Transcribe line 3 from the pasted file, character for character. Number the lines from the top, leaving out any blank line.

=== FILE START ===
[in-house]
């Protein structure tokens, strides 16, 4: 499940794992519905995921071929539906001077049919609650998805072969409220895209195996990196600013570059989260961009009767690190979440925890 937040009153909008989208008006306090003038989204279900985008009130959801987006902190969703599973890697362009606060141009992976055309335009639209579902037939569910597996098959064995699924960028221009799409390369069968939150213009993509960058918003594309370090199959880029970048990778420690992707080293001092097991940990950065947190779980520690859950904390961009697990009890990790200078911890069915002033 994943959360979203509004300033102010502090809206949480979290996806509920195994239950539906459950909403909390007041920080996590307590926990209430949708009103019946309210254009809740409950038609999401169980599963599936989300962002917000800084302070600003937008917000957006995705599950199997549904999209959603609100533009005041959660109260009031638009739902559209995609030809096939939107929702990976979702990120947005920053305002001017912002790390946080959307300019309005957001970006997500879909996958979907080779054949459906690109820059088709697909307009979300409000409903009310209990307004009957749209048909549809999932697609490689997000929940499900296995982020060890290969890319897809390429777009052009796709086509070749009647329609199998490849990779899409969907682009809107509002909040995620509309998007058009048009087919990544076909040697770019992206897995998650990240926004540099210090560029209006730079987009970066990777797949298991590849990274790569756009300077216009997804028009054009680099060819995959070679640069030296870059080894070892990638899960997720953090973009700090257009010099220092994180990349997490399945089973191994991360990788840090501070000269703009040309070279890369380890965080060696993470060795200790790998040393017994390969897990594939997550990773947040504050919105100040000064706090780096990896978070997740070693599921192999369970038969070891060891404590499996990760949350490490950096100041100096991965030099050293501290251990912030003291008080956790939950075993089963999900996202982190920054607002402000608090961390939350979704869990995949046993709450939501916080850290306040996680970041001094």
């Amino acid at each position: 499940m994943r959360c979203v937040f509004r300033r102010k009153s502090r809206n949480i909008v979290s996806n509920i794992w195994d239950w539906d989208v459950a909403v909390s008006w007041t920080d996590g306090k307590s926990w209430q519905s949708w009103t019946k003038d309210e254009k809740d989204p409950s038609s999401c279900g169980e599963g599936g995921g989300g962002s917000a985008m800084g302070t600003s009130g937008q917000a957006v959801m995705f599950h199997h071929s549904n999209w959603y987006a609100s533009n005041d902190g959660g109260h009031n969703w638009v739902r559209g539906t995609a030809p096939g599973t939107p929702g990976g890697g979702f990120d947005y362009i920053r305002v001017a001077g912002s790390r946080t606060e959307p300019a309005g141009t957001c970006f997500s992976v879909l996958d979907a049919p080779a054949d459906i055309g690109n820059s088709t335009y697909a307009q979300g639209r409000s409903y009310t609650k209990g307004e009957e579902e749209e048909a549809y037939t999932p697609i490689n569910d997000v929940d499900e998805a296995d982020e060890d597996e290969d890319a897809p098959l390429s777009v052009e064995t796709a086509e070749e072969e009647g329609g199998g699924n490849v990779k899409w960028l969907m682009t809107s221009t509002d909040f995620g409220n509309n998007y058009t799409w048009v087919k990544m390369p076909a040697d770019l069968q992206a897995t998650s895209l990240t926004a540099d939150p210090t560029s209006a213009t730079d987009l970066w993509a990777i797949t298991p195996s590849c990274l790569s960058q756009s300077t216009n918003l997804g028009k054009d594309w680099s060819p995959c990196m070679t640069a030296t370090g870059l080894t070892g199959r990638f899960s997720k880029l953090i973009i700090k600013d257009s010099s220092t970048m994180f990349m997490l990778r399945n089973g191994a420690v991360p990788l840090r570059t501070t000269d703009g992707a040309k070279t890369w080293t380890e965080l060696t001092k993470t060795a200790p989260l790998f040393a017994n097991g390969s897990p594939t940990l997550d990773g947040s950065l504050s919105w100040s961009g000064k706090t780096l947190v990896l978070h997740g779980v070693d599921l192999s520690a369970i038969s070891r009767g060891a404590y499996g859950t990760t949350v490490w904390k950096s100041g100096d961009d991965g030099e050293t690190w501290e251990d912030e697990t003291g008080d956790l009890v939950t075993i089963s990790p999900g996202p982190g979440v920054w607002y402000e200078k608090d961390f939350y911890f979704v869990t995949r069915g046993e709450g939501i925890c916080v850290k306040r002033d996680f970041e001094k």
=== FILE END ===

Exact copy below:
């Amino acid at each position: 499940m994943r959360c979203v937040f509004r300033r102010k009153s502090r809206n949480i909008v979290s996806n509920i794992w195994d239950w539906d989208v459950a909403v909390s008006w007041t920080d996590g306090k307590s926990w209430q519905s949708w009103t019946k003038d309210e254009k809740d989204p409950s038609s999401c279900g169980e599963g599936g995921g989300g962002s917000a985008m800084g302070t600003s009130g937008q917000a957006v959801m995705f599950h199997h071929s549904n999209w959603y987006a609100s533009n005041d902190g959660g109260h009031n969703w638009v739902r559209g539906t995609a030809p096939g599973t939107p929702g990976g890697g979702f990120d947005y362009i920053r305002v001017a001077g912002s790390r946080t606060e959307p300019a309005g141009t957001c970006f997500s992976v879909l996958d979907a049919p080779a054949d459906i055309g690109n820059s088709t335009y697909a307009q979300g639209r409000s409903y009310t609650k209990g307004e009957e579902e749209e048909a549809y037939t999932p697609i490689n569910d997000v929940d499900e998805a296995d982020e060890d597996e290969d890319a897809p098959l390429s777009v052009e064995t796709a086509e070749e072969e009647g329609g199998g699924n490849v990779k899409w960028l969907m682009t809107s221009t509002d909040f995620g409220n509309n998007y058009t799409w048009v087919k990544m390369p076909a040697d770019l069968q992206a897995t998650s895209l990240t926004a540099d939150p210090t560029s209006a213009t730079d987009l970066w993509a990777i797949t298991p195996s590849c990274l790569s960058q756009s300077t216009n918003l997804g028009k054009d594309w680099s060819p995959c990196m070679t640069a030296t370090g870059l080894t070892g199959r990638f899960s997720k880029l953090i973009i700090k600013d257009s010099s220092t970048m994180f990349m997490l990778r399945n089973g191994a420690v991360p990788l840090r570059t501070t000269d703009g992707a040309k070279t890369w080293t380890e965080l060696t001092k993470t060795a200790p989260l790998f040393a017994n097991g390969s897990p594939t940990l997550d990773g947040s950065l504050s919105w100040s961009g000064k706090t780096l947190v990896l978070h997740g779980v070693d599921l192999s520690a369970i038969s070891r009767g060891a404590y499996g859950t990760t949350v490490w904390k950096s100041g100096d961009d991965g030099e050293t690190w501290e251990d912030e697990t003291g008080d956790l009890v939950t075993i089963s990790p999900g996202p982190g979440v920054w607002y402000e200078k608090d961390f939350y911890f979704v869990t995949r069915g046993e709450g939501i925890c916080v850290k306040r002033d996680f970041e001094k």